Getting into an open frame of mind is essential before embarking on drawing as an adult. With limited experience beyond art classes at school, it’s going to be a challenge to get through early attempts making marks on a black page. The challenge lies in subconscious expectations about what ‘good’ art looks like and if similar art that speaks of ‘good’ or demonstrates skill isn’t made instantly, the mind will have a field day judging every single mark made. The belief you’re either born with creative talent or not will limit any future potential and may even halt the art making process entirely. Talent can only get you so far and doesn’t always produce the most interesting art, while ‘mistakes‘ and messiness can have more expression and aliveness to them. With this in mind, it seems illogical to focus only on things being perfect and ordered so having an open mind to what is ‘good’ is essential moving forwards creatively.

In Drawing Portraits by Henry Carr, written in 1961, he suggests that for students who have a natural ability to draw beyond the average, it can be a danger to have such ease: “Not having to work so hard at drawing they tend to become superficial.” The really important aspect, is to have “overwhelming interest.” This interest will help you persevering in the face of failure and disappointment. Carr encourages that “Things that have to be acquired by great effort are sweeter than free gifts.”

Be intrigued by your chosen subject and use that interest to fuel the fire whenever you feel disheartened. You don’t have to be perfect to continue because ‘superficial drawings’ are not the goal—the process of drawing something from scratch is.

Viewing the art with wisdom

The Sparkle Experiment small creative play equals connection

When drawing or making art, snap judgments can be made about the quality or successful of the art. Labels such as ‘good’ or ‘bad’ can quickly be added to art, even while in the process of making it. It’s challenging to let go of the labels that pop up while creating, labels that make you feel disheartened and may even make you force you to question continuing. How can move through these moments of doubt in order to continue the joyful experience of making art?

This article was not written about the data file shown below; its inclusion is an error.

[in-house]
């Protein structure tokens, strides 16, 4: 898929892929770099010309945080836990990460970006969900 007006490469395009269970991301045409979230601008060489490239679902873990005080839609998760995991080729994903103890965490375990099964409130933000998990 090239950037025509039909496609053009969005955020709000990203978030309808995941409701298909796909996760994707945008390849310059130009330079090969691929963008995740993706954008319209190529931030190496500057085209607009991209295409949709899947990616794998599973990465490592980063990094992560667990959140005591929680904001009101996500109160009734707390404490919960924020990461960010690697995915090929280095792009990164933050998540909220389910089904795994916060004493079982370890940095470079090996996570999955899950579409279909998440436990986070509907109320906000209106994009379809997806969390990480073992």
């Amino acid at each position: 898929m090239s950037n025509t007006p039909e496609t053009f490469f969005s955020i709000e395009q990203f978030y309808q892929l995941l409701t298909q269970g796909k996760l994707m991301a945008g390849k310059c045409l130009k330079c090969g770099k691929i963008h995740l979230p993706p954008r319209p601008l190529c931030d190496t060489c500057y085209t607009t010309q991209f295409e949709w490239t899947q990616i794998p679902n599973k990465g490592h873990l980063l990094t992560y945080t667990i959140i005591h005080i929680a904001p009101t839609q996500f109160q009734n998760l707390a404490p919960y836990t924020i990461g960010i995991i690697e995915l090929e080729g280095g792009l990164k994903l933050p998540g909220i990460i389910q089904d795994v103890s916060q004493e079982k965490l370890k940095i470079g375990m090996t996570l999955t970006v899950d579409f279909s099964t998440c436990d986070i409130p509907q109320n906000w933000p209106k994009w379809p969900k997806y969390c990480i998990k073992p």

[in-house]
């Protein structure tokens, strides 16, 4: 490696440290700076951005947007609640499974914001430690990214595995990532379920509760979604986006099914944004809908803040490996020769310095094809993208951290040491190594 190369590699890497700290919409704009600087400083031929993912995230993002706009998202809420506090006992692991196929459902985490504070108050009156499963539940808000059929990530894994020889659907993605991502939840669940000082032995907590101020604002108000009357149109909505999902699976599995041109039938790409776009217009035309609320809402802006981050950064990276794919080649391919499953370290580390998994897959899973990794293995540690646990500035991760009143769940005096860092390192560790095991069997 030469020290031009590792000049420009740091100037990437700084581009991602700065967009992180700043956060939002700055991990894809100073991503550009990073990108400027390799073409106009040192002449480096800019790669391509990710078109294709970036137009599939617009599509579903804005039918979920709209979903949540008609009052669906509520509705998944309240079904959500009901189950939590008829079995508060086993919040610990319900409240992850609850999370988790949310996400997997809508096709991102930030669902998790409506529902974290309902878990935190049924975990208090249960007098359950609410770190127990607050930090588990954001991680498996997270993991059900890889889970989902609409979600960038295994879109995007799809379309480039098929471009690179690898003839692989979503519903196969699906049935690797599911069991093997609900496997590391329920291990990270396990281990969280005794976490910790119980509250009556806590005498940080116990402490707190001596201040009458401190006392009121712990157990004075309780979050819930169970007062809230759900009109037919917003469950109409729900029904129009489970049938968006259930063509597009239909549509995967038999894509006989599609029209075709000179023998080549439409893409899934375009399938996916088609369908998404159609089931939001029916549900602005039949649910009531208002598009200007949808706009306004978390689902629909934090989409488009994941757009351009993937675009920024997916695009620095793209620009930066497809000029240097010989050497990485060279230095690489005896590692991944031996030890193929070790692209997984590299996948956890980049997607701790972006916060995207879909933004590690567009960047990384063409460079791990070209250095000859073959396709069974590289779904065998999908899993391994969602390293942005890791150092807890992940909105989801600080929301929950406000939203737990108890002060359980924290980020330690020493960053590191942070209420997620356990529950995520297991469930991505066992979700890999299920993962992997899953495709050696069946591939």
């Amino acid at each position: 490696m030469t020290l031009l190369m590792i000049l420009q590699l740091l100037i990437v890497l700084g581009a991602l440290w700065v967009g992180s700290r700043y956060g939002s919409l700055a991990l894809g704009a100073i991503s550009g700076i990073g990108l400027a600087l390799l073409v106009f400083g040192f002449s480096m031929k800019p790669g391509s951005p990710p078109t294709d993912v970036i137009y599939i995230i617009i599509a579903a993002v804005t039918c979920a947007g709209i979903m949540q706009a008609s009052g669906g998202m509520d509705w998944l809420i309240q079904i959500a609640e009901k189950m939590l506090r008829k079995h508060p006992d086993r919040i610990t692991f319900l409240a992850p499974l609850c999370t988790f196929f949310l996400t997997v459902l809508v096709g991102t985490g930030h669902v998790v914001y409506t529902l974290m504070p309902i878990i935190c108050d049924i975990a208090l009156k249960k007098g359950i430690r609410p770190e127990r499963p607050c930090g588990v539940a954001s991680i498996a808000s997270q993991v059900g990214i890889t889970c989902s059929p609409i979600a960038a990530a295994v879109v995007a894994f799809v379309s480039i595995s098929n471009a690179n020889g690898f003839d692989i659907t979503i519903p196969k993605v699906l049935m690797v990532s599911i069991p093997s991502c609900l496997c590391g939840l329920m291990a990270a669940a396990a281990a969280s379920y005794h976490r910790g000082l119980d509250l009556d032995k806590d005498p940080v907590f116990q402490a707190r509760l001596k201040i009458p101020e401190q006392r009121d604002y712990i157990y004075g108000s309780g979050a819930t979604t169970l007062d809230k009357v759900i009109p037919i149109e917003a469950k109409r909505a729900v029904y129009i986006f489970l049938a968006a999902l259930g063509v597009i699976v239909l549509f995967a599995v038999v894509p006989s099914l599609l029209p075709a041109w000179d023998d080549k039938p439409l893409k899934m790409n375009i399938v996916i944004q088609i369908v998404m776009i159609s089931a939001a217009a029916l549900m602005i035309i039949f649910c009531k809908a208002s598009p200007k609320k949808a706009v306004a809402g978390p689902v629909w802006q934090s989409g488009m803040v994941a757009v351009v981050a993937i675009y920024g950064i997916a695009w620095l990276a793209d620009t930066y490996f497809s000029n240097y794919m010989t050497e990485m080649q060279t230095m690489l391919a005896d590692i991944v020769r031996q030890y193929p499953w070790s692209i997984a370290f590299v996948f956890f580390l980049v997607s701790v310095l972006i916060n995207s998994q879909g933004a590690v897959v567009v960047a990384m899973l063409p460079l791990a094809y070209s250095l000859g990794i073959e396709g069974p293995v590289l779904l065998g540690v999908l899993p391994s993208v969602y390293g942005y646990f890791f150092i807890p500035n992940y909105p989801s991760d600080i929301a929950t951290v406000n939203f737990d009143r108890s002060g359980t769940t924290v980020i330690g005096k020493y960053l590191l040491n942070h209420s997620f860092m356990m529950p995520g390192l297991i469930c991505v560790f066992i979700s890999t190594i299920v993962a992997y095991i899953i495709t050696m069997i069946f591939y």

Henepola Gunaratana in Mindfulness in Plain English suggests to see things as they really are: “… we do not mean seeing things superficially, with our regular eyes, but seeing things as they are in themselves, with wisdom.” Can we look at the art with deeper wisdom that is more forgiving that the judgemental voice in our minds? The wisdom that knows you’re not an expert and that the art doesn’t need to be a masterpiece. It knows the joy is found within the process and not in the visual outcome of the art.

Gunaratana encourages “Don’t cling to anything, and don’t reject anything. Let come what comes, and accommodate yourself to that, whatever it is. If good mental images arise, that is fine. If bad mental images arise, that is find, too. Look on all of it as equal, and make yourself comfortable with whatever happens. Don’t fight with what you experience, just observe it mindfully. Let the judgements sit with you, don’t hurry them away. Before long you may find they start to quieten and slip away as you get into the momentum of making.

Judging art during the making process

The Sparkle Experiment small creative play equals connection

When getting creative, it’s important not to judge artwork during the actual process of making, and instead to focus on the action taking place. Evaluating artwork before it’s finished takes you from being present in the moment of creating, into a judgmental (often emotinally challenging) position of editor and critic. The added pressure of evaluating everything while in the creative mode could turn into second-guessing every mark made and force you to be cautious about getting anything ‘wrong’ at all. Artwork could be prematurely rejected before even finishing which could  limit unexpected discoveries or the space to practice.